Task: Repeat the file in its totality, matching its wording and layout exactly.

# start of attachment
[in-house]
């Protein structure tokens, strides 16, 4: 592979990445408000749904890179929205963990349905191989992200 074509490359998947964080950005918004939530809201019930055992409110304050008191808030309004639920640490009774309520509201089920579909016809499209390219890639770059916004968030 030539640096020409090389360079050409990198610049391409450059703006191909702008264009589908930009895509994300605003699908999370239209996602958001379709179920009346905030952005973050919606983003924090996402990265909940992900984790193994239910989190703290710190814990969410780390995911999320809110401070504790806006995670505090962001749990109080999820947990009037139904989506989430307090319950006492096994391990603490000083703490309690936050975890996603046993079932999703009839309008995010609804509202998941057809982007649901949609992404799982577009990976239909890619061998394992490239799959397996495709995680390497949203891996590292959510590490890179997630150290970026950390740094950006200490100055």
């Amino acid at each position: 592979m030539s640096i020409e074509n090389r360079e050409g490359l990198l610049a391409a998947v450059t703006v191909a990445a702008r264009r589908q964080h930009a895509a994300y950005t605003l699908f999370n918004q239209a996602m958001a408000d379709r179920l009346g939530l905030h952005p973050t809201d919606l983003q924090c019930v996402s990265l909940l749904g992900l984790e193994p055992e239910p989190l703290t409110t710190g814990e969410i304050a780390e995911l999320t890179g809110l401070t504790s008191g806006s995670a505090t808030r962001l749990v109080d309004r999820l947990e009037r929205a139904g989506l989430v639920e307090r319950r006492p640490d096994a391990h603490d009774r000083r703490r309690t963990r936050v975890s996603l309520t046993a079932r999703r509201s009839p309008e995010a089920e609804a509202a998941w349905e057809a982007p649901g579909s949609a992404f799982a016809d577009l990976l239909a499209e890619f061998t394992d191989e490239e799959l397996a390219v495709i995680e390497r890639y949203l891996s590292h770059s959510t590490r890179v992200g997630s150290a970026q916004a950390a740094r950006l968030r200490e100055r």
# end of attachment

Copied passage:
[in-house]
């Protein structure tokens, strides 16, 4: 592979990445408000749904890179929205963990349905191989992200 074509490359998947964080950005918004939530809201019930055992409110304050008191808030309004639920640490009774309520509201089920579909016809499209390219890639770059916004968030 030539640096020409090389360079050409990198610049391409450059703006191909702008264009589908930009895509994300605003699908999370239209996602958001379709179920009346905030952005973050919606983003924090996402990265909940992900984790193994239910989190703290710190814990969410780390995911999320809110401070504790806006995670505090962001749990109080999820947990009037139904989506989430307090319950006492096994391990603490000083703490309690936050975890996603046993079932999703009839309008995010609804509202998941057809982007649901949609992404799982577009990976239909890619061998394992490239799959397996495709995680390497949203891996590292959510590490890179997630150290970026950390740094950006200490100055």
């Amino acid at each position: 592979m030539s640096i020409e074509n090389r360079e050409g490359l990198l610049a391409a998947v450059t703006v191909a990445a702008r264009r589908q964080h930009a895509a994300y950005t605003l699908f999370n918004q239209a996602m958001a408000d379709r179920l009346g939530l905030h952005p973050t809201d919606l983003q924090c019930v996402s990265l909940l749904g992900l984790e193994p055992e239910p989190l703290t409110t710190g814990e969410i304050a780390e995911l999320t890179g809110l401070t504790s008191g806006s995670a505090t808030r962001l749990v109080d309004r999820l947990e009037r929205a139904g989506l989430v639920e307090r319950r006492p640490d096994a391990h603490d009774r000083r703490r309690t963990r936050v975890s996603l309520t046993a079932r999703r509201s009839p309008e995010a089920e609804a509202a998941w349905e057809a982007p649901g579909s949609a992404f799982a016809d577009l990976l239909a499209e890619f061998t394992d191989e490239e799959l397996a390219v495709i995680e390497r890639y949203l891996s590292h770059s959510t590490r890179v992200g997630s150290a970026q916004a950390a740094r950006l968030r200490e100055r």